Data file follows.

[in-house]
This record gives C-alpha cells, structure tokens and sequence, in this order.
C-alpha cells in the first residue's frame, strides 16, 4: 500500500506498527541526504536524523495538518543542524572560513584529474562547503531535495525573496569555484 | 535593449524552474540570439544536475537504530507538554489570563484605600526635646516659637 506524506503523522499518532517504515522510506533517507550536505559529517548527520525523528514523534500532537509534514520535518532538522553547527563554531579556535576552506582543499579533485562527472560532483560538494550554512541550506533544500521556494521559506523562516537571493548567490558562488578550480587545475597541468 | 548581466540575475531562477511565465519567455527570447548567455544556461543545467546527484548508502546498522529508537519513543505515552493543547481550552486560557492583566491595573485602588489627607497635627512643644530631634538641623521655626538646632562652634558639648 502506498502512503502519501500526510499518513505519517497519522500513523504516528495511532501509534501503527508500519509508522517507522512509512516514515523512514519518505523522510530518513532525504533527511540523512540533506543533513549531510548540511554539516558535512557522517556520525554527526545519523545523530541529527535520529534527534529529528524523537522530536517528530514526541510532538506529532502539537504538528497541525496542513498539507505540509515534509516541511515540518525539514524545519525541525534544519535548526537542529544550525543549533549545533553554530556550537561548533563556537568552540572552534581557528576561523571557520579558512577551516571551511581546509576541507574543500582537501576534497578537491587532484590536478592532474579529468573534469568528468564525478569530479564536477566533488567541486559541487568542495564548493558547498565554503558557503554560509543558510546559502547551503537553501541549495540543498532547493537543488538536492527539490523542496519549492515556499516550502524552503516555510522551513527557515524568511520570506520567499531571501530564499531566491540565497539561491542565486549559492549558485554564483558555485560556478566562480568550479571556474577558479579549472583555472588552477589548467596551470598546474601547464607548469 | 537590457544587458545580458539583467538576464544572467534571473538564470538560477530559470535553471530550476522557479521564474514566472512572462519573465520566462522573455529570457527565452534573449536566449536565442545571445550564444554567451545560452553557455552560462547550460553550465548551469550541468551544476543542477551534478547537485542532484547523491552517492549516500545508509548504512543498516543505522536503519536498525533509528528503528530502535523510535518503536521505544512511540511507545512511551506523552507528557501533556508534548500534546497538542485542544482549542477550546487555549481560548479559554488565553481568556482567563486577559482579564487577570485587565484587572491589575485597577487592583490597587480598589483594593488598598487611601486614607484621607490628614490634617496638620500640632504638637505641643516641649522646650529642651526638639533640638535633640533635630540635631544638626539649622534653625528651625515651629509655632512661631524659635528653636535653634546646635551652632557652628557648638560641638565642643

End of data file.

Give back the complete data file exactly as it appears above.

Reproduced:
[in-house]
This record gives C-alpha cells, structure tokens and sequence, in this order.
C-alpha cells in the first residue's frame, strides 16, 4: 500500500506498527541526504536524523495538518543542524572560513584529474562547503531535495525573496569555484 | 535593449524552474540570439544536475537504530507538554489570563484605600526635646516659637 506524506503523522499518532517504515522510506533517507550536505559529517548527520525523528514523534500532537509534514520535518532538522553547527563554531579556535576552506582543499579533485562527472560532483560538494550554512541550506533544500521556494521559506523562516537571493548567490558562488578550480587545475597541468 | 548581466540575475531562477511565465519567455527570447548567455544556461543545467546527484548508502546498522529508537519513543505515552493543547481550552486560557492583566491595573485602588489627607497635627512643644530631634538641623521655626538646632562652634558639648 502506498502512503502519501500526510499518513505519517497519522500513523504516528495511532501509534501503527508500519509508522517507522512509512516514515523512514519518505523522510530518513532525504533527511540523512540533506543533513549531510548540511554539516558535512557522517556520525554527526545519523545523530541529527535520529534527534529529528524523537522530536517528530514526541510532538506529532502539537504538528497541525496542513498539507505540509515534509516541511515540518525539514524545519525541525534544519535548526537542529544550525543549533549545533553554530556550537561548533563556537568552540572552534581557528576561523571557520579558512577551516571551511581546509576541507574543500582537501576534497578537491587532484590536478592532474579529468573534469568528468564525478569530479564536477566533488567541486559541487568542495564548493558547498565554503558557503554560509543558510546559502547551503537553501541549495540543498532547493537543488538536492527539490523542496519549492515556499516550502524552503516555510522551513527557515524568511520570506520567499531571501530564499531566491540565497539561491542565486549559492549558485554564483558555485560556478566562480568550479571556474577558479579549472583555472588552477589548467596551470598546474601547464607548469 | 537590457544587458545580458539583467538576464544572467534571473538564470538560477530559470535553471530550476522557479521564474514566472512572462519573465520566462522573455529570457527565452534573449536566449536565442545571445550564444554567451545560452553557455552560462547550460553550465548551469550541468551544476543542477551534478547537485542532484547523491552517492549516500545508509548504512543498516543505522536503519536498525533509528528503528530502535523510535518503536521505544512511540511507545512511551506523552507528557501533556508534548500534546497538542485542544482549542477550546487555549481560548479559554488565553481568556482567563486577559482579564487577570485587565484587572491589575485597577487592583490597587480598589483594593488598598487611601486614607484621607490628614490634617496638620500640632504638637505641643516641649522646650529642651526638639533640638535633640533635630540635631544638626539649622534653625528651625515651629509655632512661631524659635528653636535653634546646635551652632557652628557648638560641638565642643